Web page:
Newbie with question about heat

Discussion in 'Mini Mania' started by 3pygmymom, Nov 18, 2009.

  1. 3pygmymom

    3pygmymom New Member

    134
    Nov 16, 2009
    Lancaster, PA
    I noticed one of my does has got a milky discharge, is this normal when going out of heat or is this something I need to call the vet about now? I feel silly but I did take a few pictures but not sure how to put them on. Thanks for your help!
     
  2. sweetgoats

    sweetgoats Moderator

    Oct 18, 2007
    Peyton CO.
    Yes they do or I should say they can get a discharge.

    Do you have a photo bucket account? If not set one up. They are free. If you need you can send them to me and I will do it for you. [email protected]
     

  3. StaceyRosado

    StaceyRosado Administrator Staff Member Supporting Member

    Oct 4, 2007
    NJ
    yes a milky white discharge can be from a heat or remnants of having been bred (I only say this because you said the buck was chasing your doe the other day -- he could have bred her without you seeing)
     
  4. 3pygmymom

    3pygmymom New Member

    134
    Nov 16, 2009
    Lancaster, PA
    She has had the discharge for about a day and a half now. I have been alternating the girls and he with being in there playpen and being in the meadow, half day for each. We are working on a separate area for him but that is next to the girls so they can still be near each other as whichever is out in the meadow hangs around that area anyhow. Now I am a little worried if she did get pregnant, should I count about 150 days and subract maybe three to see when her date may be if in fact she was bred that way if i do see signs of her bred I should know when to expect her to kid? Also if she is only 8 months is this going to be a terrible thing for her?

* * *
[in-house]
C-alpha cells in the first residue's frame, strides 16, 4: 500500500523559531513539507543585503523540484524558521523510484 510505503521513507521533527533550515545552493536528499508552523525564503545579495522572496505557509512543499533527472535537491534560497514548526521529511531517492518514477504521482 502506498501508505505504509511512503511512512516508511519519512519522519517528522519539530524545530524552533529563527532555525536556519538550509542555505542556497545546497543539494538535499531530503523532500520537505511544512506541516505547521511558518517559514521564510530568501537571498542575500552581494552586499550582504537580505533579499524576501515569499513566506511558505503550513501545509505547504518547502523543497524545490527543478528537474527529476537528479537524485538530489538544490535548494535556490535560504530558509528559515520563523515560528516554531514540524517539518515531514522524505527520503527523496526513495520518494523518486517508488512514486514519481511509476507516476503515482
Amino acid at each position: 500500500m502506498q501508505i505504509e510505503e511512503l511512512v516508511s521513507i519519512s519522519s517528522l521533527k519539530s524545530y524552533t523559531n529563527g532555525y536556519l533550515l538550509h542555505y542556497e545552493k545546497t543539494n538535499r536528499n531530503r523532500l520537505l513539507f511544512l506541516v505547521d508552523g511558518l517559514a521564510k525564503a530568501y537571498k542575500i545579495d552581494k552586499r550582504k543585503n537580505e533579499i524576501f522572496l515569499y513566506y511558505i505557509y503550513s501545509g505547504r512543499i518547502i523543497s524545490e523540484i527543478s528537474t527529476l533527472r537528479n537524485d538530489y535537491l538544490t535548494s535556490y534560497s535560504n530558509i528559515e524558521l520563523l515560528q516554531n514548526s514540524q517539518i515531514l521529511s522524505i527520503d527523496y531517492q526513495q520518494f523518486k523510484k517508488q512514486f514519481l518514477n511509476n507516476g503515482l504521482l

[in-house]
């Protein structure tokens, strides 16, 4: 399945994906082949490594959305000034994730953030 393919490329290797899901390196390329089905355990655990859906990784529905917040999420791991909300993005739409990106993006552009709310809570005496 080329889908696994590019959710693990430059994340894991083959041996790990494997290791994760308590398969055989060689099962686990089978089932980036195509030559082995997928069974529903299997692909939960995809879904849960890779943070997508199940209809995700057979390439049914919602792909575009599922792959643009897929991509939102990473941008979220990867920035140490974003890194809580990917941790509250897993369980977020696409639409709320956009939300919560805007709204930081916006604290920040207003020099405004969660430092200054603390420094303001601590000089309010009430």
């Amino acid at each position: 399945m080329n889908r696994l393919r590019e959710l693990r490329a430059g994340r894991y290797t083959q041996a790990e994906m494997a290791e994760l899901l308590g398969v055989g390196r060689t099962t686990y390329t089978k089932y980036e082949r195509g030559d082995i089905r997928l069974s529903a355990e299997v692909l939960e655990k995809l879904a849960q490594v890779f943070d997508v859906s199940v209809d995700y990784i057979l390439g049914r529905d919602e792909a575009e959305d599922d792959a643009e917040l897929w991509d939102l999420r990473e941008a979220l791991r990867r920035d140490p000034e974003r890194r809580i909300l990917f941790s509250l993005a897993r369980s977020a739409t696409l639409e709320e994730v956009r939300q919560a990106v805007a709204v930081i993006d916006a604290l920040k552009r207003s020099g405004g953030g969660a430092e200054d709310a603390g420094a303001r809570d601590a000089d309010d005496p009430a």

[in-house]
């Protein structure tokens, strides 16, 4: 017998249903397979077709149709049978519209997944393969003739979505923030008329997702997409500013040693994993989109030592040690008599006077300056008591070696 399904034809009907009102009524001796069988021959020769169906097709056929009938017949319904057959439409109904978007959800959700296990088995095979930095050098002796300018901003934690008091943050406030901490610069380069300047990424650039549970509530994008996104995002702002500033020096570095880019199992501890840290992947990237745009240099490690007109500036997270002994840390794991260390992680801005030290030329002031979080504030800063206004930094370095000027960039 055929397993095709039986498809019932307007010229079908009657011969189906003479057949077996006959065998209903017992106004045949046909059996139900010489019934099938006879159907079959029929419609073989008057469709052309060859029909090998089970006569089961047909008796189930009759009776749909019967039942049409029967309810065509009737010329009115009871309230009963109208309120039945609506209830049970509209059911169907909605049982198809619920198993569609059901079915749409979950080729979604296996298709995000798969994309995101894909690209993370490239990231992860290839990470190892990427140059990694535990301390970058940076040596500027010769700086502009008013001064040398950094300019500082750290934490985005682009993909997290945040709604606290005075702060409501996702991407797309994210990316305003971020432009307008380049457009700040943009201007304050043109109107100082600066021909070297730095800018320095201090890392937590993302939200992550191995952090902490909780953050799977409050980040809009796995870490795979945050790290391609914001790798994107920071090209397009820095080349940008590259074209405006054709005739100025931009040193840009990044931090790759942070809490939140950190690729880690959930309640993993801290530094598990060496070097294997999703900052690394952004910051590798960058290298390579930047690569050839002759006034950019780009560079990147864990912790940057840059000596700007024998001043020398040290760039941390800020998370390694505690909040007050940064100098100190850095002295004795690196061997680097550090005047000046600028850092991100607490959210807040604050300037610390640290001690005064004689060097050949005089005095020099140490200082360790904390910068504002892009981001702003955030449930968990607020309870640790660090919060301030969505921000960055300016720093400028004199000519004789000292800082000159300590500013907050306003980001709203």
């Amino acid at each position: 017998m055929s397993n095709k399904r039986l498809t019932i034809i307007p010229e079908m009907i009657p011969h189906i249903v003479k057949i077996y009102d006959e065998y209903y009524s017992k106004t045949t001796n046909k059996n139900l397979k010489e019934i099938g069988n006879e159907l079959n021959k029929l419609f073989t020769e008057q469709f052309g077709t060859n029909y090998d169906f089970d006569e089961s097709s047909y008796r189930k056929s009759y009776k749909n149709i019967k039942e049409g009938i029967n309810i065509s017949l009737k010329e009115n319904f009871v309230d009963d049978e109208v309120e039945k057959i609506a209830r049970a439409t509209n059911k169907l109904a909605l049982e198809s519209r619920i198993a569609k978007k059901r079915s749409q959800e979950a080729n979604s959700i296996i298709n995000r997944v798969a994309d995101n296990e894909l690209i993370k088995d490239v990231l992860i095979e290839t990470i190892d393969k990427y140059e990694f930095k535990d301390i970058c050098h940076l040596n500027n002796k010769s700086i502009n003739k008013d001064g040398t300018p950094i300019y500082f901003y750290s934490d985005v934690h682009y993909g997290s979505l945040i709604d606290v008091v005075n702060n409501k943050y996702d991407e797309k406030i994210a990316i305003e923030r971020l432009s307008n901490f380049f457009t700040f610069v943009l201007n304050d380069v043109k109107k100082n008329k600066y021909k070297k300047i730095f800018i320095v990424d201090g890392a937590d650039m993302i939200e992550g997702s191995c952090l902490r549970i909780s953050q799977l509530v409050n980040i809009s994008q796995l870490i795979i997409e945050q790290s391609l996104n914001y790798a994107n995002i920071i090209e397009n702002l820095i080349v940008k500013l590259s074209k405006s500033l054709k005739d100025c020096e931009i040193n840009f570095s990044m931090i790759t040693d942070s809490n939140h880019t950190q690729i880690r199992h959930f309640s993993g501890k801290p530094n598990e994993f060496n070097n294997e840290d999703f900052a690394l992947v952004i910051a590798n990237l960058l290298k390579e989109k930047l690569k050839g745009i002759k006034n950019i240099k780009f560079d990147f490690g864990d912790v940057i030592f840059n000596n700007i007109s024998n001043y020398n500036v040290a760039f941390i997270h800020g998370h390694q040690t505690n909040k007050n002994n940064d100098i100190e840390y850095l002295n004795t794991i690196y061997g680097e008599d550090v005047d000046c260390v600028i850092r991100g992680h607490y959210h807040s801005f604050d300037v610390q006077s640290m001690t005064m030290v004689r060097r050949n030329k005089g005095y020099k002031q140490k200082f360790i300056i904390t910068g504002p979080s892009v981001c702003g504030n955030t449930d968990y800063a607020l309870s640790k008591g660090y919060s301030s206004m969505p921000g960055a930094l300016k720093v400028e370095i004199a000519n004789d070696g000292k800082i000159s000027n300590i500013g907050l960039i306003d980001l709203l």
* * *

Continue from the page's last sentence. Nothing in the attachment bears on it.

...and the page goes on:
5. StaceyRosado

    StaceyRosado Administrator Staff Member Supporting Member

    Oct 4, 2007
    NJ
    its not the best but she wont die from being in kid now

    yes i would coutn 150 days for a due date jsut in case
     
  6. ProctorHillFarm

    ProctorHillFarm New Member

    There are plenty of breeders that breed their does around 8 or 9 months- as long as she is a good size I wouldn't worry about her age
     
  7. 3pygmymom

    3pygmymom New Member

    134
    Nov 16, 2009
    Lancaster, PA
    I will try and get pics up or on photobucket to show my three "babies" lol. I will count 150 days and take off about 2 to give a predate in case she was bred a day or two ago. How long until I might notice changes for possible pregnancy?
     
  8. mnspinner

    mnspinner New Member

    477
    Aug 13, 2008
    If this is a pygmy, breeders generally like to wait until after a year to mate them, as this breed tends to mature a bit later than say, NDs which can easily be bred at 8/9 months.
    But if she's a good size she'll probably do fine.
     
  9. StaceyRosado

    StaceyRosado Administrator Staff Member Supporting Member

    Oct 4, 2007
    NJ
    3 months is about the time you can notice udder starting and start feeling for kids
     
  10. 3pygmymom

    3pygmymom New Member

    134
    Nov 16, 2009
    Lancaster, PA
    Thanks to everyone for all of their suggestions and help! We are going to wether our billy and will use a friends billy to breed next year. We just cannot figure out a place for him that he would not get into their pen and the kids love him to death so, we will make it so he can live with the girls happily :clap:
     
  11. poppypatch

    poppypatch New Member

    144
    May 30, 2009
    Montesano WA
    A white discharge is normal anytime a doe goes out of heat even if not bred. Just a sign of ovulation happening.

    If you learn to breed AI you have to learn about all that as it is critical whether you will be successful. The beginning of the heat cycle the mucus is clear but closer to ovulation time it gets white streaks which are easy to detect on the speculum. You want to do an AI breeding at the time when there is both clear and some white(near ovulation). After ovulation all white is too late. Too early the weakened previously frozen semen will not live long enough to survive until ovulation.